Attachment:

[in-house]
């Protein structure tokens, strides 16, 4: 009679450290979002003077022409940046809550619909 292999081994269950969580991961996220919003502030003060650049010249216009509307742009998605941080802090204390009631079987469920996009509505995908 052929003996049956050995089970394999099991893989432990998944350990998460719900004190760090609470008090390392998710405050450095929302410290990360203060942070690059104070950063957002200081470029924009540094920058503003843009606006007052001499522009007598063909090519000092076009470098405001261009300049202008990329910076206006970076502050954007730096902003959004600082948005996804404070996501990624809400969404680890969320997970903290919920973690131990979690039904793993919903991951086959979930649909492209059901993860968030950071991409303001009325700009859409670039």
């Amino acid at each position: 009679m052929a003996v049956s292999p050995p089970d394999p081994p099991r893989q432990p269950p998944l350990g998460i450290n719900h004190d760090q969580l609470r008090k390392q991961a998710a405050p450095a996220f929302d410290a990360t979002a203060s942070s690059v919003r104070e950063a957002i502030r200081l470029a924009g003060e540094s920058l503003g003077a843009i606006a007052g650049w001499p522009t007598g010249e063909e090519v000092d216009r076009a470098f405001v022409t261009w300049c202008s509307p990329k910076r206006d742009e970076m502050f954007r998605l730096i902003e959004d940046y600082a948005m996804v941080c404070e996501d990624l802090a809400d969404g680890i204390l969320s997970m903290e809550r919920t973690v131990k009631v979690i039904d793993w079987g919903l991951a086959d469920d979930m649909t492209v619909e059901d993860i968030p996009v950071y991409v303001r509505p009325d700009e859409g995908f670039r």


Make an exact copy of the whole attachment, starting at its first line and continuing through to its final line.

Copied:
[in-house]
């Protein structure tokens, strides 16, 4: 009679450290979002003077022409940046809550619909 292999081994269950969580991961996220919003502030003060650049010249216009509307742009998605941080802090204390009631079987469920996009509505995908 052929003996049956050995089970394999099991893989432990998944350990998460719900004190760090609470008090390392998710405050450095929302410290990360203060942070690059104070950063957002200081470029924009540094920058503003843009606006007052001499522009007598063909090519000092076009470098405001261009300049202008990329910076206006970076502050954007730096902003959004600082948005996804404070996501990624809400969404680890969320997970903290919920973690131990979690039904793993919903991951086959979930649909492209059901993860968030950071991409303001009325700009859409670039």
């Amino acid at each position: 009679m052929a003996v049956s292999p050995p089970d394999p081994p099991r893989q432990p269950p998944l350990g998460i450290n719900h004190d760090q969580l609470r008090k390392q991961a998710a405050p450095a996220f929302d410290a990360t979002a203060s942070s690059v919003r104070e950063a957002i502030r200081l470029a924009g003060e540094s920058l503003g003077a843009i606006a007052g650049w001499p522009t007598g010249e063909e090519v000092d216009r076009a470098f405001v022409t261009w300049c202008s509307p990329k910076r206006d742009e970076m502050f954007r998605l730096i902003e959004d940046y600082a948005m996804v941080c404070e996501d990624l802090a809400d969404g680890i204390l969320s997970m903290e809550r919920t973690v131990k009631v979690i039904d793993w079987g919903l991951a086959d469920d979930m649909t492209v619909e059901d993860i968030p996009v950071y991409v303001r509505p009325d700009e859409g995908f670039r």